March 9th, 2020

Newsflash: You are going to die

You are going to die.

And yes, you might die from the COVID-19.

But what is much more likely to kill you is your fear of COVID-19 (or whatever the latest thing there is to worry about).

Or fear in general.

So let’s talk about it.

I want to share two metaphors with you, one on farming and one on poison oak. Stay with me and I’ll show how these two stories below are a form of medicine for the current virus scare and for the larger issue we are facing: runaway, epidemic fear.


Nourishing Your Soil (and soul)

In my book A Little Book on Big Freedom I share the important difference between conventional versus organic farming. In conventional farming, farmers use toxic pesticides, fungicides, mildewcides, and herbicides to kill threats to their crops. The problem with this approach is that all these toxins accumulate and poison the soil, the water, and the humans that consume the plants.

In organic farming, farmers put their energy into one main thing: feeding and nourishing the soil. If the soil is healthy, the plant is healthy. When a plant is healthy it naturally resists pests and mildews. Along with enriching the soil, organic farmers also use a variety of creative techniques and practices to protect their crops.

This connects to an intimate experience I had with poison oak when I was younger.


Respect vs Fear

After peeing too close to poison oak I suffered with an intensely itchy and painful rash in delicate places. Once I finally healed I found myself terrified of the little green plant, which grew abundantly where I lived. Since I spent a lot of time outside, I found myself worrying constantly about getting poison oak.

One day the fear become so overwhelming, and my desire to avoid poison oak so great, that I realized I had to do something or I was going to have to leave the home in the mountains that I loved. So I sat down in front of a patch of poison oak and had a conversation with it.

Hello, poison oak. We need to talk. I can’t live my life always running from you, constantly frightened of bumping into you. What can I do?”

And I heard poison oak share with me: “Respect.”

In that moment I felt a shift in the depths of my being. I didn’t need to fear poison oak, but I did need to respect its power and its place in the world.

Respect is understanding and being aware of something’s power and place and perspective. The poison oak isn’t out to get me, it is just being poison oak. It has its own power, and it has a place in the world. When I respect it, we can co-exist, and I can use it as a way to stay aware and awake, rather than as a way to get smaller and be afraid.

Fear comes from a story the mind is telling us about what might happen, not what is happening in this moment. Respect keeps us connected to our wits and resources; fear drains us of our energy and dampens our ability to see truth.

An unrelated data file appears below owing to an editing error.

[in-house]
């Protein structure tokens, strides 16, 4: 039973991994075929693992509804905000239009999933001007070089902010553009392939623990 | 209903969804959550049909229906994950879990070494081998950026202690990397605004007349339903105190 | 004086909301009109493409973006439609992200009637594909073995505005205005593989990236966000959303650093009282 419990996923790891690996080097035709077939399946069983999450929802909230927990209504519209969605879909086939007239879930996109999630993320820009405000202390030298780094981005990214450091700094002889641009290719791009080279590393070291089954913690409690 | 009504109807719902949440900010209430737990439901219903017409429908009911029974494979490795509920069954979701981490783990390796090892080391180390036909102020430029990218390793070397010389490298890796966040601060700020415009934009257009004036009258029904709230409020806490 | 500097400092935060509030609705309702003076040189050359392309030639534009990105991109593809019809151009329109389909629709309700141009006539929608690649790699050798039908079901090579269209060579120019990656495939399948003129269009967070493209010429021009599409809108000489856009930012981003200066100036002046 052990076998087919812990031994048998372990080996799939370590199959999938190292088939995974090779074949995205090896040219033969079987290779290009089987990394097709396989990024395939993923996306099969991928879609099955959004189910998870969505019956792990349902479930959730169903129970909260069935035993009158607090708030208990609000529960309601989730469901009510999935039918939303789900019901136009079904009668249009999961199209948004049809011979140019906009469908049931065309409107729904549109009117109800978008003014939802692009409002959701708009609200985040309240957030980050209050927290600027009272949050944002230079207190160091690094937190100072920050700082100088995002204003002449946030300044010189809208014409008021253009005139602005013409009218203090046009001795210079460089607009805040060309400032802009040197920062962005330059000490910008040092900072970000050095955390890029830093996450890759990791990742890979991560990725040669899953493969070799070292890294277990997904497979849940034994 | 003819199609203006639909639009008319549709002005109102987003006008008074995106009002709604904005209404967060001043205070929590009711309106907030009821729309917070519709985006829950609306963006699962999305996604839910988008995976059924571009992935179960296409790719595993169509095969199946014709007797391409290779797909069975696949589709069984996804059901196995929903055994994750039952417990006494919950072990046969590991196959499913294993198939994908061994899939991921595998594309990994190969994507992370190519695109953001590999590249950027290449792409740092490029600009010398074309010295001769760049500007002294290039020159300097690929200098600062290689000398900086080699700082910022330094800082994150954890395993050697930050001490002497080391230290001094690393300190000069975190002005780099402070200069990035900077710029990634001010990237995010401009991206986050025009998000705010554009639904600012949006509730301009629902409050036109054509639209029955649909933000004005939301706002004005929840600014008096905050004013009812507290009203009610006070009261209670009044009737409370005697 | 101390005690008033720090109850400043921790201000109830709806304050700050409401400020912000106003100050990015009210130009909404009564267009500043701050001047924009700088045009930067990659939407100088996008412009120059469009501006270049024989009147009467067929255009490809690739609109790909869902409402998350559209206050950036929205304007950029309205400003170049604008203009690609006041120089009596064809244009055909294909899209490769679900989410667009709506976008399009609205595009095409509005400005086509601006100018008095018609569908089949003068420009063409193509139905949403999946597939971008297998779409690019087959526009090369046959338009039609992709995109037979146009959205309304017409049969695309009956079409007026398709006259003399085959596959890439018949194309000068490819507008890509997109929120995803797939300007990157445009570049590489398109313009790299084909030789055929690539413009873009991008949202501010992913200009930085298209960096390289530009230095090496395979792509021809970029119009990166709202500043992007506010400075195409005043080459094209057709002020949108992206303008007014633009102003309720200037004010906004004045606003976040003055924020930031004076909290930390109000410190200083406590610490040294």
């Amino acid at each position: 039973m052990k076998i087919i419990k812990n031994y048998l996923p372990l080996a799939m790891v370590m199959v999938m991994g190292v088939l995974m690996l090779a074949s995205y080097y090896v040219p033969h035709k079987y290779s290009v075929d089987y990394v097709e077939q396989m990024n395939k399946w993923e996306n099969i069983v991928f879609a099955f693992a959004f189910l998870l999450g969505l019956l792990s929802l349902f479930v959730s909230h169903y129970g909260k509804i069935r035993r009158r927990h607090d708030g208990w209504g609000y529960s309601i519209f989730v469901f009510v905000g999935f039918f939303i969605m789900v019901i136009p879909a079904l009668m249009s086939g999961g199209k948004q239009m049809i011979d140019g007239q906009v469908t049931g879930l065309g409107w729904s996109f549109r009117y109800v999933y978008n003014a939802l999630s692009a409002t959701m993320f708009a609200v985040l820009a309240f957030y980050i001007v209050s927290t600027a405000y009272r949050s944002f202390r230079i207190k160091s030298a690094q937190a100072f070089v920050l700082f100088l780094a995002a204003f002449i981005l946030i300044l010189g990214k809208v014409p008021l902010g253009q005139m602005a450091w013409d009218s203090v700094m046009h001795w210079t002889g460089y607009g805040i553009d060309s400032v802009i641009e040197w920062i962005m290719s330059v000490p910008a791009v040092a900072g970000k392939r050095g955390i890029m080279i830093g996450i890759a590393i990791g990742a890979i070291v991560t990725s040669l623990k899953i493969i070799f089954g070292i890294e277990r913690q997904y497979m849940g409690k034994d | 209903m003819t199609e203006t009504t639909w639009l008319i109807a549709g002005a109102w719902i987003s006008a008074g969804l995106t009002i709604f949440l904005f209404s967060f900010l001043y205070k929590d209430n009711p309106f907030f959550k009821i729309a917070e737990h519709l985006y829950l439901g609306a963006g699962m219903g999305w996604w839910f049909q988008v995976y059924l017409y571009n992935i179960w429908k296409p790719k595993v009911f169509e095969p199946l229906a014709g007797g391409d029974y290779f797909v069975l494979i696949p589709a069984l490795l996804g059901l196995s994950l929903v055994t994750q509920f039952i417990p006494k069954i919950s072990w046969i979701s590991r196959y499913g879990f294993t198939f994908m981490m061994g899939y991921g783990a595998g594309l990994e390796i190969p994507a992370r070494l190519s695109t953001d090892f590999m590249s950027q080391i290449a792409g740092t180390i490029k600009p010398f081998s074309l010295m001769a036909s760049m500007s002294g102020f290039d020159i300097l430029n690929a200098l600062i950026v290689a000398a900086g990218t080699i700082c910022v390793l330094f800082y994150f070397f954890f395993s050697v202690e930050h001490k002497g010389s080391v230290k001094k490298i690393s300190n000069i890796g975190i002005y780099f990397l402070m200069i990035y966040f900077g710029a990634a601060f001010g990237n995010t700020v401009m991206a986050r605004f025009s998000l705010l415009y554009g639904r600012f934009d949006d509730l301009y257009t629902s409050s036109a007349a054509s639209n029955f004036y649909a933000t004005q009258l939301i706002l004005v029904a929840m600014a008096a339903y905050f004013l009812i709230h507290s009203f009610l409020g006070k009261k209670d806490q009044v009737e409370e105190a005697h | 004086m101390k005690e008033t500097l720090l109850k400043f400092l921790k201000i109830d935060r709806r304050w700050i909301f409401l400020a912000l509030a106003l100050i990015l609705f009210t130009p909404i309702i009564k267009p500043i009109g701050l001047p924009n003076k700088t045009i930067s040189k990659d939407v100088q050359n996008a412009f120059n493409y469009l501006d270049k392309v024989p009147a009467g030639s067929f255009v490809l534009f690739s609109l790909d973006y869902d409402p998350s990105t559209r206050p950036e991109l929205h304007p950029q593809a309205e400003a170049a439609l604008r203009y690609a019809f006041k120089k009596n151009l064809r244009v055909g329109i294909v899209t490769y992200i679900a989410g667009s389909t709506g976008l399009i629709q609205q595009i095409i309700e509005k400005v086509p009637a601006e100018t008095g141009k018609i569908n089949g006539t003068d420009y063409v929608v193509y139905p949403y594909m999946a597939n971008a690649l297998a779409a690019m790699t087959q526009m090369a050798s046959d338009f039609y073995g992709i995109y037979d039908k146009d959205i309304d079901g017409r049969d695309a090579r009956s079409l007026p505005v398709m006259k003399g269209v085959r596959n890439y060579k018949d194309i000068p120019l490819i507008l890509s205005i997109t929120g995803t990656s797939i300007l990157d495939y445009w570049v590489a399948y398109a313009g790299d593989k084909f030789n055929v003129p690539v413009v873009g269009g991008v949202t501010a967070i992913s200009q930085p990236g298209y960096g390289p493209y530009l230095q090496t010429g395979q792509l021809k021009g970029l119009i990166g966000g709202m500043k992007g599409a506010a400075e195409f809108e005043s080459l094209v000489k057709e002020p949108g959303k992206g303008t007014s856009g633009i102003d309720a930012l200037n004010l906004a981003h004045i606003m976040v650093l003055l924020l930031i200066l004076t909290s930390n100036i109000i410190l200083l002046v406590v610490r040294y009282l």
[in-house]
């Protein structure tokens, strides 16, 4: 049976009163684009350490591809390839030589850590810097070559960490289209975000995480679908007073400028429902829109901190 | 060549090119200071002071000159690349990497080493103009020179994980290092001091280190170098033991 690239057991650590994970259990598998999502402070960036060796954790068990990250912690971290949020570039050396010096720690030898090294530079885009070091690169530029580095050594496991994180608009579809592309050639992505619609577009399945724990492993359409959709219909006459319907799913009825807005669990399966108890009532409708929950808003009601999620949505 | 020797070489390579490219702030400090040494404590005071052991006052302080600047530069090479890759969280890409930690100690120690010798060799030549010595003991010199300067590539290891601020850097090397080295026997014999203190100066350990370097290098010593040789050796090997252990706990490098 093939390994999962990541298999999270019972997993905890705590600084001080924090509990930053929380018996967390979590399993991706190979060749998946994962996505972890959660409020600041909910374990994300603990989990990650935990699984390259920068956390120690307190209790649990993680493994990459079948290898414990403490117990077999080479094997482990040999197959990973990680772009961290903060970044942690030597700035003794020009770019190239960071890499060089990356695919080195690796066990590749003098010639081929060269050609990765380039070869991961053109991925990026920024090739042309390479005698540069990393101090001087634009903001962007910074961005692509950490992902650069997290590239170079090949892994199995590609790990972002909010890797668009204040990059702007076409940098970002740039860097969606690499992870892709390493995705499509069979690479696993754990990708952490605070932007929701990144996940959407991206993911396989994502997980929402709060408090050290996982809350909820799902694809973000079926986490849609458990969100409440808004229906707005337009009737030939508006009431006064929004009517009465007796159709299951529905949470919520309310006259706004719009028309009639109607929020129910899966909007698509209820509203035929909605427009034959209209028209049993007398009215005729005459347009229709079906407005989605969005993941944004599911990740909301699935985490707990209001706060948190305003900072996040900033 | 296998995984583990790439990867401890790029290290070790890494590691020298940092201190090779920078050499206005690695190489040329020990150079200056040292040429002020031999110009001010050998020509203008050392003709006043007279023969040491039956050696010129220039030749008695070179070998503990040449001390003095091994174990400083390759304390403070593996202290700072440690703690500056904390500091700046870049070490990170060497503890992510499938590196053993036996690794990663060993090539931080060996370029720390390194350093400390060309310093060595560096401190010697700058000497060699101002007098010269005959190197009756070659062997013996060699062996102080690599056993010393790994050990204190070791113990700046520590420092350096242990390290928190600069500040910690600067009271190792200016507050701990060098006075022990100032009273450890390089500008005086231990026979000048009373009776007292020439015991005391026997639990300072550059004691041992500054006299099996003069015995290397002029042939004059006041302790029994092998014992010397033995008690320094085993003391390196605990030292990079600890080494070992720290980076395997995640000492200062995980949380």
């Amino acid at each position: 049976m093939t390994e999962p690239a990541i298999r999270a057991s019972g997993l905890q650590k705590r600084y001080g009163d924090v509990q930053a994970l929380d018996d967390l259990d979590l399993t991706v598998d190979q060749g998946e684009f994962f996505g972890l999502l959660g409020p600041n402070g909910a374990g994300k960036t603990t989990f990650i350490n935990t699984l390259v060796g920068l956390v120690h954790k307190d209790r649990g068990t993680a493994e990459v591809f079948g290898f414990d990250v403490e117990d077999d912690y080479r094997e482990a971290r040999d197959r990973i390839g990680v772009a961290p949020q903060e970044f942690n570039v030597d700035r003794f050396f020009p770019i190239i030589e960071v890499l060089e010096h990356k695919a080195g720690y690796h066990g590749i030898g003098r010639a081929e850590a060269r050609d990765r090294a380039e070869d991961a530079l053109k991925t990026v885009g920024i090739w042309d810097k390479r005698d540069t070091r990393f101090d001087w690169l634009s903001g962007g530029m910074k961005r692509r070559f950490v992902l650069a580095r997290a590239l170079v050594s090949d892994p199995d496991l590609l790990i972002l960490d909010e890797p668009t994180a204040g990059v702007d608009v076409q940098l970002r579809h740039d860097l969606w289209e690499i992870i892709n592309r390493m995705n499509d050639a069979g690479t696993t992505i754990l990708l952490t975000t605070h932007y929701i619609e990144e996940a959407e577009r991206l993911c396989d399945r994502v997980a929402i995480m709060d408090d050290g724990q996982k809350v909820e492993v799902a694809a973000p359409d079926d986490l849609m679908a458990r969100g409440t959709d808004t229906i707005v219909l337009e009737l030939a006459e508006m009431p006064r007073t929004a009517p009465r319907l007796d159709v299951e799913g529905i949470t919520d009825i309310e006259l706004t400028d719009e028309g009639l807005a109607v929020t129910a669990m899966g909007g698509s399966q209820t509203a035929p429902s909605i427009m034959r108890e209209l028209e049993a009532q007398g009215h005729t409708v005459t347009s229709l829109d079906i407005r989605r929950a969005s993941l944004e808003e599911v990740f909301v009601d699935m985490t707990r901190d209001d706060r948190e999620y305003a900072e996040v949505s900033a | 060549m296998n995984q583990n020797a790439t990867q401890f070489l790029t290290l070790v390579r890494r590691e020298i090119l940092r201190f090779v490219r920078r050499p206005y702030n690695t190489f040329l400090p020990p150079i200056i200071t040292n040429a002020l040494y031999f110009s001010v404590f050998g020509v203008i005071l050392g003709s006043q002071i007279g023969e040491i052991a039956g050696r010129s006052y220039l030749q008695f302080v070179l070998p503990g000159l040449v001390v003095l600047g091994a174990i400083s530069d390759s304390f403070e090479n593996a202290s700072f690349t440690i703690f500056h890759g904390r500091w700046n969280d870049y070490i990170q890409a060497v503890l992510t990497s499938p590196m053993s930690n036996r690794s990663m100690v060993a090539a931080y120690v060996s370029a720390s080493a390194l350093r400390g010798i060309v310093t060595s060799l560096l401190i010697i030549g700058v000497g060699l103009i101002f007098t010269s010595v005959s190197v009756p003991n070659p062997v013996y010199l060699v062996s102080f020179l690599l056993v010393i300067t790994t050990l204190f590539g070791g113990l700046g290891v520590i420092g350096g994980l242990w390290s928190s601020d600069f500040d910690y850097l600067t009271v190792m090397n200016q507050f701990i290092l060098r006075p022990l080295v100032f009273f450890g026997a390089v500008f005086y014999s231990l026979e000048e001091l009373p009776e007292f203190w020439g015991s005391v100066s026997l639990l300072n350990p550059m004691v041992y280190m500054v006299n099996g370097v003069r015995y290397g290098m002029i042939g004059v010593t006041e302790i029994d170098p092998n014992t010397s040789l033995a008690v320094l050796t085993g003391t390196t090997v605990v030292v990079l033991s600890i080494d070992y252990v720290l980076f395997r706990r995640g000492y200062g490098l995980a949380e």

Now let’s look at a couple of facts

We live in a world filled with viruses, bacteria, mold, and other often invisible beings that we share space with. Many bacterias and molds are hugely beneficial or even life-giving to humans; others are deadly. Viruses range from the common cold to more deadly forms that are especially dangerous to those with weakened immune systems.

Your #1 priority should be not fearing something like the coronavirus, but learning how to respect it. Keep looking for facts rather than fears. Learn the best way to keep yourself healthy. And put your attention on feeding your own soil and nourishing your heart and body, rather than using fear and disaster mind to try and stay safe. The fear will only poison you and weaken your being, while respect and nourishing the soil of your immune system will strengthen your being.

If you have a compromised immune system, be extra careful. Listen to your body and gather data on to what you need to do at times of flu or virus outbreaks to support your physical well-being.

And the biggest truth to learn to respect is this: death will claim us all at some point.

It is not about if you are going to die; we all are, eventually. The question is: do you want to fear death, or learn how to respect it as part of the larger cycle of existence?

We can fight or deny it, or we can face it and make peace with the unpredictable, erratic, and sharp edges of suffering, death, and decay. This isn’t giving up, this is accepting and then looking for the gifts in every situation.

We don’t know what will happen next: when the virus will be “contained” or when we will be able to freely hug, travel, and gather. But we can use this time to consciously heal the most dangerous and deadly virus within us: the virus of fear. Remember the medicine: healthy respect and mindful nourishment.